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Exp Neurol. 2019 Feb;312:51-62. doi: 10.1016/j.expneurol.2018.11.003. Epub 2018 Nov 22.

Validation study of neurotrophin-3-releasing chitosan facilitation of neural tissue generation in the severely injured adult rat spinal cord.

Author information

1
The Miami Project to Cure Paralysis, University of Miami Miller School of Medicine, 1095 NW 14th Terrace, Miami, FL 33136-1060, United States; Department of Neurological Surgery, University of Miami Miller School of Medicine, Miami, FL 33136, United States; Bruce W. Carter Department of Veterans Affairs Medical Center, Miami, FL 33136, United States. Electronic address: moudega@miami.edu.
2
Department of Neurobiology, School of Basic Medical Sciences, Capital Medical University, Beijing 100069, China.
3
The Miami Project to Cure Paralysis, University of Miami Miller School of Medicine, 1095 NW 14th Terrace, Miami, FL 33136-1060, United States.
4
Department of Neurobiology, School of Basic Medical Sciences, Capital Medical University, Beijing 100069, China; Beijing International Cooperation Bases for Science and Technology on Biomaterials and Neural Regeneration, Beijing Key Laboratory for Biomaterials and Neural Regeneration, Beijing Advanced Innovation Center for Big Data-Based Precision Medicine, Beijing Advanced Innovation Center for Biomedical Engineering, School of Biological Science and Medical Engineering, Beihang University, Beijing 100083, China.
5
The Miami Project to Cure Paralysis, University of Miami Miller School of Medicine, 1095 NW 14th Terrace, Miami, FL 33136-1060, United States; Department of Neurological Surgery, University of Miami Miller School of Medicine, Miami, FL 33136, United States.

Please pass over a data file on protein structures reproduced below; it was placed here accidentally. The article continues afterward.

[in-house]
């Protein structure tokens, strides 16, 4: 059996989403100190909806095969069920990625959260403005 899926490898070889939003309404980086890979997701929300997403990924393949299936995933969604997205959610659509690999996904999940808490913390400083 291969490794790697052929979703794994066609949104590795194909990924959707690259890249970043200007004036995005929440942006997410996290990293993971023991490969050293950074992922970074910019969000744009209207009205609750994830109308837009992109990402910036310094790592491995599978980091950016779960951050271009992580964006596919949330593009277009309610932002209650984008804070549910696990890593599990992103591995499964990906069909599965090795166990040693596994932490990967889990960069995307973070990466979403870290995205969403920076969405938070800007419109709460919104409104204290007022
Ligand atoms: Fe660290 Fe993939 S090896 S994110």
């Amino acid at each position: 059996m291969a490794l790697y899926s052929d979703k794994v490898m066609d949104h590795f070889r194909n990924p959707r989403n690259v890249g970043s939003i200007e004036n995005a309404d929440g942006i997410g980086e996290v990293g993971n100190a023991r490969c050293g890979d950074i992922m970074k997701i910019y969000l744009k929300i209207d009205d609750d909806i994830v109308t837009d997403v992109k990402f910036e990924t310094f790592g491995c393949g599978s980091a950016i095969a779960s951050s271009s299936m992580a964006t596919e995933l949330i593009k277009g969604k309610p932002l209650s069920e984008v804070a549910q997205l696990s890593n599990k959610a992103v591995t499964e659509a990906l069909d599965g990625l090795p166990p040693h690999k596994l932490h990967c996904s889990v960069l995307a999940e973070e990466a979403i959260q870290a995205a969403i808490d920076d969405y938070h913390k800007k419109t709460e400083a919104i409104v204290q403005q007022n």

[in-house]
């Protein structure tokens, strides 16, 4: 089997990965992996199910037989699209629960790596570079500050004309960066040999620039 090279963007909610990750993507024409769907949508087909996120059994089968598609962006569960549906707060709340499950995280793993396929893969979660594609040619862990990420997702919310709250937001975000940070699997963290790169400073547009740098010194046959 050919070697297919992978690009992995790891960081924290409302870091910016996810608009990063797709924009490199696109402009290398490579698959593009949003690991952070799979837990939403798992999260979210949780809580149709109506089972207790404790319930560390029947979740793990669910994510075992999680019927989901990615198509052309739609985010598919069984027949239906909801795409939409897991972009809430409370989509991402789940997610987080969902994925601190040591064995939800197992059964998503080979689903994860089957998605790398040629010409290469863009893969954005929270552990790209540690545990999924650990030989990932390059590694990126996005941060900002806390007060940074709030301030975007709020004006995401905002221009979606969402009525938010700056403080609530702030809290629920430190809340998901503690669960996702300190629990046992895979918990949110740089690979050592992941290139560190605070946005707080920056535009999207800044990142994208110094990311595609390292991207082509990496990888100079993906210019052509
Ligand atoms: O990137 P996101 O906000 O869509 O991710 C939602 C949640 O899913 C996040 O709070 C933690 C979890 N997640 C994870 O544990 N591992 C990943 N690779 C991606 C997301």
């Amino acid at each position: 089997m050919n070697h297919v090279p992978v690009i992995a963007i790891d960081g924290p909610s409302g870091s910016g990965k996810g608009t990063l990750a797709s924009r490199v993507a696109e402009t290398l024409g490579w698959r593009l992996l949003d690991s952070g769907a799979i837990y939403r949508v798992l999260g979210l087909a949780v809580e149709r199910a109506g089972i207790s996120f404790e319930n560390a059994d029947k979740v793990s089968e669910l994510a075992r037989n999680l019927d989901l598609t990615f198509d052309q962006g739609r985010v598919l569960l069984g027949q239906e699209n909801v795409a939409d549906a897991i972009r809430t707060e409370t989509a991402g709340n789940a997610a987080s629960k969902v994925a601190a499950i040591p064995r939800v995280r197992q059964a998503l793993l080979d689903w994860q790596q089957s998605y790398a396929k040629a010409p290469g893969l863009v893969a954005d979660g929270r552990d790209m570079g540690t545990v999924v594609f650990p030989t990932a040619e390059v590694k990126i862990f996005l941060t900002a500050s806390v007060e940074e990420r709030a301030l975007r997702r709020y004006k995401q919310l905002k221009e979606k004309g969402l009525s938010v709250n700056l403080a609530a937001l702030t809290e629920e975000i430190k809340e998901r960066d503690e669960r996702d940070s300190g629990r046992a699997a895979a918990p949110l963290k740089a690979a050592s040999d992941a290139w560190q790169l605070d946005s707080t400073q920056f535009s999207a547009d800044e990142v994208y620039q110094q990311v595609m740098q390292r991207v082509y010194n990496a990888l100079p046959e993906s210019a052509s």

6
Division of Spine Surgery, Department of Orthopedics, Tongji Hospital, Tongji University School of Medicine, Shanghai 200065, China; Institute of Spine and Spine Cord Injury of Tongji University, Shanghai 200065, China; Translational Stem Cell Research Center, Tongji Hospital, Tongji University School of Medicine, Shanghai 200065, China.
7
Translational Stem Cell Research Center, Tongji Hospital, Tongji University School of Medicine, Shanghai 200065, China; Department of Psychiatry and Biobehavioral Sciences, UCLA Medical School, Los Angeles, CA 90095, United States.

Abstract

It was previously reported that a tube holding chitosan carriers loaded with neurotrophin-3 (NT-3), after insertion into a 5 mm long transection gap in the adult rat spinal cord, triggered de novo neural tissue generation and functional recovery. Here, we report an effort to validate these findings using stringent blinding methodologies, which are crucial for robustness in reproducing biomedical studies. Radio frequency identification (RFID) chips were utilized to label rats that were randomly assigned into three experimental groups: transection with chitosan-NT-3 implant (C-NT3), transection only (T-controls), and laminectomy only (S-controls), blinding the experimenters to the treatments. Three months after surgery, animals only known by their RFID were functionally, electrophysiologically, and anatomically assessed. The data were then collected into the proper groups and statistically analyzed. Neural tissue with nestin-, Tuj1-, and NeuN-positive cells was found bridging the transection gap in C-NT3 rats, but not in T-controls. Motor- and somatosensory-evoked potentials were detected in C-NT3 rats and S-controls, but not in T-controls. Hind limb movement was significantly better in C-NT3 rats compared with T-controls. Our validation study indicates that C-NT3 implants facilitate neural tissue generation, at least in part, by eliciting endogenous neurogenesis. Our data support the use of C-NT3 implants for tissue remodeling in the injured spinal cord.

KEYWORDS:

Biomaterial; NT-3; Neurogenesis; Regeneration; Replication; Spinal cord injury

PMID:
30471251
DOI:
10.1016/j.expneurol.2018.11.003
[Indexed for MEDLINE]
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